“But the language of heaven in the New Testament doesn’t work that way. God’s kingdom in the preaching of Jesus refers not to postmortem destiny, not to our escape from this world into another one, but to God’s sovereign rule coming ‘on earth as it is in heaven.’ The roots of the misunderstanding go very deep, not least into the residual Platonism that has infected whole swaths of Christian thinking and has misled people into supposing that Christians are meant to devalue this present world and our present bodies and regard them as shabby or shameful.” Could Wright be any stronger? He has said that what is commonly believed among Christians — that we possess immortal souls which go on a journey to heaven or to hell at death — has no warrant in Scripture. I was amazed at Wright’s strength of feeling and his boldness in charging the church with confusion, distortion and wrong rendering of Scripture.
“Resurrection itself has not disappeared entirely, but again and again it is pushed to the margins, and the underlying story told in the service about the recently deceased is not (as it would be were it in line with the New Testament) about their resting peacefully in anticipation of the final renewal of all things but about their going on a journey to end up in ‘God’s kingdom.’ One could put it like this: if someone came to these funeral services with no idea of the classic Jewish and Christian teaching on the subject, the funeral services would do little to enlighten them and plenty to mislead them or confirm them in their existing muddle. I hope that those who take seriously the argument of the present book will examine the current practice of the church, from its official liturgies to all the unofficial bits and pieces that surround them, and try to discover fresh ways of expressing, embodying, and teaching what the New Testament actually teaches rather than the mangled, half-understood, and vaguely held theories and opinions we are meeting...Frankly, what we have at the moment isn’t, as the old liturgies used to say, ‘the sure and certain hope of the resurrection of the dead’ but the vague and fuzzy optimism that somehow things may work out in the end.” Well said, Mr. Wright!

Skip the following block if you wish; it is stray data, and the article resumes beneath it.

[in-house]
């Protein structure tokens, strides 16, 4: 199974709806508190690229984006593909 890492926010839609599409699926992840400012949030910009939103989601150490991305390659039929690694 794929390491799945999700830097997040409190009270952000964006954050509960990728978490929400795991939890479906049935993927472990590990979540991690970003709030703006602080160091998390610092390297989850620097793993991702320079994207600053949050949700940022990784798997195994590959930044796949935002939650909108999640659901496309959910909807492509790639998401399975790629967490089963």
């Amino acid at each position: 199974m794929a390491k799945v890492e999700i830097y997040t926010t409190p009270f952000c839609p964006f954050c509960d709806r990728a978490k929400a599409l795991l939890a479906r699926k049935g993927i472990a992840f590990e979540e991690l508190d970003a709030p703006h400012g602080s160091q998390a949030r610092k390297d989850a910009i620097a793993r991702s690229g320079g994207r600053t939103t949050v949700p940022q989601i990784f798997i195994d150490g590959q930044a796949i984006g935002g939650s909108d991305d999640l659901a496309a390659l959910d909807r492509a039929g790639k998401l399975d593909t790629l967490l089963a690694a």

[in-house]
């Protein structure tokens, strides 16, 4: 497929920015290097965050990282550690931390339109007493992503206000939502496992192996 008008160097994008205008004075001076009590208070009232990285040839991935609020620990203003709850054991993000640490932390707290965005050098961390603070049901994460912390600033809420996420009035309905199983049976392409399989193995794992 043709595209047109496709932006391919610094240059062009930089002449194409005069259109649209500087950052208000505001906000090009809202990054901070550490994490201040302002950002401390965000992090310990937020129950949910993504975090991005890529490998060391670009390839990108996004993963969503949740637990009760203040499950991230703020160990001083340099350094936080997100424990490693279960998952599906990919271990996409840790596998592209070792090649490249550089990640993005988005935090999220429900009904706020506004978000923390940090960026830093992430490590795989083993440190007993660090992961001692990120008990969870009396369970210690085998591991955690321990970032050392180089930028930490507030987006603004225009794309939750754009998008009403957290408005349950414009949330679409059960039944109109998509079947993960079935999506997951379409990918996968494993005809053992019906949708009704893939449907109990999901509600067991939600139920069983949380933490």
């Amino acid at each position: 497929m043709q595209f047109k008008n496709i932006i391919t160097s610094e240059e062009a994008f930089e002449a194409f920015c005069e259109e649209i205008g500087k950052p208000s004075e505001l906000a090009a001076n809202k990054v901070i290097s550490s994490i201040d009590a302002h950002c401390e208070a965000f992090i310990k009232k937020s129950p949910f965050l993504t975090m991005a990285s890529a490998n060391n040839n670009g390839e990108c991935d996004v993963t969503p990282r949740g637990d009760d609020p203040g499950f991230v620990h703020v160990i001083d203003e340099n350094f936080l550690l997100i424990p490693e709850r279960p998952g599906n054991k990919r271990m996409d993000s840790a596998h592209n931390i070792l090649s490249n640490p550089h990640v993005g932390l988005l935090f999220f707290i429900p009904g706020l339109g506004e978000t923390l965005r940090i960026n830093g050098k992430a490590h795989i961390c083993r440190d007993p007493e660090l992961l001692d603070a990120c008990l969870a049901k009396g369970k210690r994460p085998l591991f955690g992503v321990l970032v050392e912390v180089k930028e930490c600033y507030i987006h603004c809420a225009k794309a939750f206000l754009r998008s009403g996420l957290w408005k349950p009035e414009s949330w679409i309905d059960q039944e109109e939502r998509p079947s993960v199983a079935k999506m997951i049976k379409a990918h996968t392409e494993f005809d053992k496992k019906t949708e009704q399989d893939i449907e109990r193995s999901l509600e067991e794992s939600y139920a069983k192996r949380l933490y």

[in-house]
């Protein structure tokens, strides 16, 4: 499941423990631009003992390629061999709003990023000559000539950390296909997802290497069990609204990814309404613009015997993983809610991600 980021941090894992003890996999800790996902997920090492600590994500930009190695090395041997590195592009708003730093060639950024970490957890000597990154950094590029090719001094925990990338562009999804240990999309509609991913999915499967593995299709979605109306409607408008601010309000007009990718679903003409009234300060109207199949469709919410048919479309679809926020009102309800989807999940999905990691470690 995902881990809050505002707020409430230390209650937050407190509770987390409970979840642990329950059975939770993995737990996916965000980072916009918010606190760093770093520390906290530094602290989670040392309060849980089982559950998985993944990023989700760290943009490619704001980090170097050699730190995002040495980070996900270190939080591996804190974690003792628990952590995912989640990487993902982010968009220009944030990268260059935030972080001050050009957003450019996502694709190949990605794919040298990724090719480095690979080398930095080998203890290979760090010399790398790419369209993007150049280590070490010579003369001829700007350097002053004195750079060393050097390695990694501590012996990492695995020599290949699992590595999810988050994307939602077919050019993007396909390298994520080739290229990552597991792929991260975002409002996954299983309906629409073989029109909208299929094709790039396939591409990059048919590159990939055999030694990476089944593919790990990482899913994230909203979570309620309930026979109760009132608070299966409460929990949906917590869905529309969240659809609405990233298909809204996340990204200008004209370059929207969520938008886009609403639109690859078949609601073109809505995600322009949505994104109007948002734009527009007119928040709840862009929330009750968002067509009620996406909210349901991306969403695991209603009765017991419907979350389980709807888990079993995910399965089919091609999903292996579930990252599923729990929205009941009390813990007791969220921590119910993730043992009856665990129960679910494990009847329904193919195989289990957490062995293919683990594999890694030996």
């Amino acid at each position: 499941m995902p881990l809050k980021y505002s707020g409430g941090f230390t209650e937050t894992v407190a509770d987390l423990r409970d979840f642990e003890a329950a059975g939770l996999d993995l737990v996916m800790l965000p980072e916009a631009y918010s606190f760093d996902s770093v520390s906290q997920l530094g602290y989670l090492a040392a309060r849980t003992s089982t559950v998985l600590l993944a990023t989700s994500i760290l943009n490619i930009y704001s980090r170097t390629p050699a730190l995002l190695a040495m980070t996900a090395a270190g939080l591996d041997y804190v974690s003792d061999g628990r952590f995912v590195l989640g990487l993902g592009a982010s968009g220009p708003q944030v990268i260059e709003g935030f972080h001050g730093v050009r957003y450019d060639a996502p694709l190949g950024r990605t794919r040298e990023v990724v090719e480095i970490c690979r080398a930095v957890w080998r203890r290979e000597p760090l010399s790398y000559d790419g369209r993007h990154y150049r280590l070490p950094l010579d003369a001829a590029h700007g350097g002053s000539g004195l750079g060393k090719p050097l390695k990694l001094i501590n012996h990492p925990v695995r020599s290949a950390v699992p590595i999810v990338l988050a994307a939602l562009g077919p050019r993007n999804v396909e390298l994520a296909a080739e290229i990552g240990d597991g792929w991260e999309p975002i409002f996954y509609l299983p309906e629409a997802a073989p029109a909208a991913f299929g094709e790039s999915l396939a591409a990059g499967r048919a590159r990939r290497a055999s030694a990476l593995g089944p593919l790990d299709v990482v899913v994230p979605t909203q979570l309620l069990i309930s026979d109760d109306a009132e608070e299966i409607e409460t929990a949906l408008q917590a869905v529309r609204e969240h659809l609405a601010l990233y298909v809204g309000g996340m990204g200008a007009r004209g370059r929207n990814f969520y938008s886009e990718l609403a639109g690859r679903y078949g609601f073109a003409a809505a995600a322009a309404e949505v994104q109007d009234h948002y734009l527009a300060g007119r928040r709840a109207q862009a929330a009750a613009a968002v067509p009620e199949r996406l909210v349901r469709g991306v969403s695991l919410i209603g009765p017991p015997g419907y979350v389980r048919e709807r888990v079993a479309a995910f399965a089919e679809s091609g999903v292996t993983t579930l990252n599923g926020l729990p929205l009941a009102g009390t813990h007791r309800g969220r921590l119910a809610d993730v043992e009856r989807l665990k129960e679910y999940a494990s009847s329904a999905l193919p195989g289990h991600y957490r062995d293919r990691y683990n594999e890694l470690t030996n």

Wright refers to the situation as “contemporary muddle.” Could that be just a tad too kind? The word muddle is so British and just so nice and recurs frequently (it is part of the story he is telling). But I fear that the word “muddle” covers up rather politely a really sordid state of affairs. After all, Wright has just said that we have a situation where the church is in serious error, teaching error, misleading, confusing, distorting, etc. Now that same church is to be a font of knowledge for its parishioners, a bastion of Truth and a protector of the Holy Scriptures. It seems to be seriously found wanting. He readily paints a picture of massive confusion and speaks of the wider and serious implications of that confusion. His honest admission regarding his church is startling in the extreme: “My own church, the Church of England, part of the worldwide Anglican Communion, declares that it finds its doctrine in scripture, tradition, and reason, taken together in their proper blend. I suggest that a good deal of our current view of death and the life beyond has come from none of these but rather from impulses in the culture that created, at best, semi-Christian informal traditions that now need to be reexamined in the clear light of scripture. Scripture, in fact, teaches things about the future life that most Christians, and almost all non-Christians, have never heard of” (emphasis mine). Semi-Christian? Never heard of? I am bound to say that in any other field of study, these breaches would not be dubbed “muddle” but would come under fire for very serious negligence, mishandling of evidence, appalling scholarship, misrepresentation, etc.
In fact, this leads also to this point: for years the so-called cults have held some of the very beliefs that N.T. Wright now advocates. They have suffered miserably at the hands of church councils and have often been regarded as heretics. How is it then that a member of the orthodox faith can now simply take on some of these beliefs without suffering similar penalties?